September 25, 860) to the Emperor and to Photius. letters have considerable interest as a specimen of Papal diplomacy. The communication to the Emperor opens with the assertion of the primacy of the Roman See and of the principle that no ecclesiastical difficulty should be decided in Christendom1 without the consent of the Roman Pontiff; it goes on to point out that this principle has been violated by the deposition of Ignatius, and that the office has been aggravated by the election of a layman-an election which our holy Roman Church" has always prohibited. On these grounds the Pope announces that he cannot give his apostolic consent to the consecration of Photius until his messengers have reported the facts of the case and have examined Ignatius. He then proceeds to reply to that part of the Emperor's letter which concerned the question of imageworship. The document concludes with the suggestion that Michael should show his devotion to the interests of the Church by restoring to the Roman See the vicariate of Thessalonica and the patrimonies of Calabria and Sicily, which had been withdrawn from the jurisdiction of the Pope by Leo III. The short letter to Photius censures the temerity of his elevation and declines to acknowledge his consecration, unless the Papal messengers, when they return from Constantinople, report favourably on his actions and devotion to the Church.2
The diplomatic intent of these letters could hardly be misapprehended by a novice. The innocent suggestion (put forward as if it had no connexion with the other matters under discussion) that Illyricum and Calabria should be transferred from the See of Constantinople to that of Rome would never have been made if Nicolas had not thought that there was a reasonable chance of securing this accession to the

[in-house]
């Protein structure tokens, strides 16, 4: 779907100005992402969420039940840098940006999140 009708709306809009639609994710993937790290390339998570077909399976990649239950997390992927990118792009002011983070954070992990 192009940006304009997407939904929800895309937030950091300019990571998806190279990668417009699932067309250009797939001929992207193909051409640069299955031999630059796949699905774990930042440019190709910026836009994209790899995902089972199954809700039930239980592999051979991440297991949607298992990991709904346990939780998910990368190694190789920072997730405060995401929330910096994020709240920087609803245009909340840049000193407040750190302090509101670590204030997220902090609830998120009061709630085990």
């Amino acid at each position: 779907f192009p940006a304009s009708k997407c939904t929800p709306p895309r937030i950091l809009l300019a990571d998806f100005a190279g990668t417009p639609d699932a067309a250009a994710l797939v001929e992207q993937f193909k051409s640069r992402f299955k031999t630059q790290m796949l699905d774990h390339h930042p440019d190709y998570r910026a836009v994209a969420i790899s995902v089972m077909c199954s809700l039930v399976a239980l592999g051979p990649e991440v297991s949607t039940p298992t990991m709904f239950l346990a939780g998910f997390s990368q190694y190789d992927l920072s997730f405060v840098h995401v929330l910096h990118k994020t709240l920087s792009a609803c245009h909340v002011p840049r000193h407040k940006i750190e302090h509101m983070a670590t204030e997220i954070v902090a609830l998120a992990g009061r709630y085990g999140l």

Pope, in his letter to Michael, expressly reserves the decision to himself ("ac deinde cum nostro praesulatui significatum fuerit,quid de eo agendum sit apostolica sanctione diffiniamus "). The legates had only full powers in regard to the question of imageworship.
1 Nicol. Ep. 2, p. 162: "qualiter. nullius insurgentis deliberationis terminus daretur."
2 The Pope kept a copy of his letter
to the Emperor in the Roman archives. He complains afterwards that in the Greek translation which was read at the Council of 861 it was falsified by interpolations and misrepresentations of the sense. He speaks of such falsi. fications as characteristically Greek ("apud Graecos . familiaris est ista temeritas," Ep. 9), but inadequate knowledge of the language must have been a cause of many mistakes.